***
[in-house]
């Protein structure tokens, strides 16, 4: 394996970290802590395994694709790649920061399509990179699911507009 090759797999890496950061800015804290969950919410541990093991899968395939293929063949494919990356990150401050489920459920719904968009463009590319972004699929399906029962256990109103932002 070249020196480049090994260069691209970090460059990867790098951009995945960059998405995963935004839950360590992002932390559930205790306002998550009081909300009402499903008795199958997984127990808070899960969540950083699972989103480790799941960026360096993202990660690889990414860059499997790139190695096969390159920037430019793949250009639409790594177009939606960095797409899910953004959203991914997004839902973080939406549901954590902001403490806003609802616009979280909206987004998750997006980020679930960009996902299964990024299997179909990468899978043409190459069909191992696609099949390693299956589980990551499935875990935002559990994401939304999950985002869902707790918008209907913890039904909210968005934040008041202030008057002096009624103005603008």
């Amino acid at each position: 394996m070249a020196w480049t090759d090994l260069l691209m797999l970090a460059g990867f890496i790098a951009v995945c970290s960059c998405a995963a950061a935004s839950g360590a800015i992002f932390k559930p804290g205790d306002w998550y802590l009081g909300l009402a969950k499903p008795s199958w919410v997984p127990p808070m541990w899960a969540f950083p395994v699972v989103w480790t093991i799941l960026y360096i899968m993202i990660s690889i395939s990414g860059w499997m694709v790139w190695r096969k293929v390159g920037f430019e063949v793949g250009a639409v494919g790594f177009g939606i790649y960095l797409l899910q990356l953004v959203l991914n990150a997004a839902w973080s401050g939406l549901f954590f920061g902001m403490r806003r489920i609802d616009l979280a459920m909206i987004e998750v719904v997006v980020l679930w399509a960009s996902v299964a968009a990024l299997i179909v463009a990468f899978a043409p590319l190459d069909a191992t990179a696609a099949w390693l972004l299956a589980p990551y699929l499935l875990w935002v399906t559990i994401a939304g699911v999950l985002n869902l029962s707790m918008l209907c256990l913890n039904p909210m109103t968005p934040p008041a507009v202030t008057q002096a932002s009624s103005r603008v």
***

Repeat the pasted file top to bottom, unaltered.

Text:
[in-house]
């Protein structure tokens, strides 16, 4: 394996970290802590395994694709790649920061399509990179699911507009 090759797999890496950061800015804290969950919410541990093991899968395939293929063949494919990356990150401050489920459920719904968009463009590319972004699929399906029962256990109103932002 070249020196480049090994260069691209970090460059990867790098951009995945960059998405995963935004839950360590992002932390559930205790306002998550009081909300009402499903008795199958997984127990808070899960969540950083699972989103480790799941960026360096993202990660690889990414860059499997790139190695096969390159920037430019793949250009639409790594177009939606960095797409899910953004959203991914997004839902973080939406549901954590902001403490806003609802616009979280909206987004998750997006980020679930960009996902299964990024299997179909990468899978043409190459069909191992696609099949390693299956589980990551499935875990935002559990994401939304999950985002869902707790918008209907913890039904909210968005934040008041202030008057002096009624103005603008």
């Amino acid at each position: 394996m070249a020196w480049t090759d090994l260069l691209m797999l970090a460059g990867f890496i790098a951009v995945c970290s960059c998405a995963a950061a935004s839950g360590a800015i992002f932390k559930p804290g205790d306002w998550y802590l009081g909300l009402a969950k499903p008795s199958w919410v997984p127990p808070m541990w899960a969540f950083p395994v699972v989103w480790t093991i799941l960026y360096i899968m993202i990660s690889i395939s990414g860059w499997m694709v790139w190695r096969k293929v390159g920037f430019e063949v793949g250009a639409v494919g790594f177009g939606i790649y960095l797409l899910q990356l953004v959203l991914n990150a997004a839902w973080s401050g939406l549901f954590f920061g902001m403490r806003r489920i609802d616009l979280a459920m909206i987004e998750v719904v997006v980020l679930w399509a960009s996902v299964a968009a990024l299997i179909v463009a990468f899978a043409p590319l190459d069909a191992t990179a696609a099949w390693l972004l299956a589980p990551y699929l499935l875990w935002v399906t559990i994401a939304g699911v999950l985002n869902l029962s707790m918008l209907c256990l913890n039904p909210m109103t968005p934040p008041a507009v202030t008057q002096a932002s009624s103005r603008v």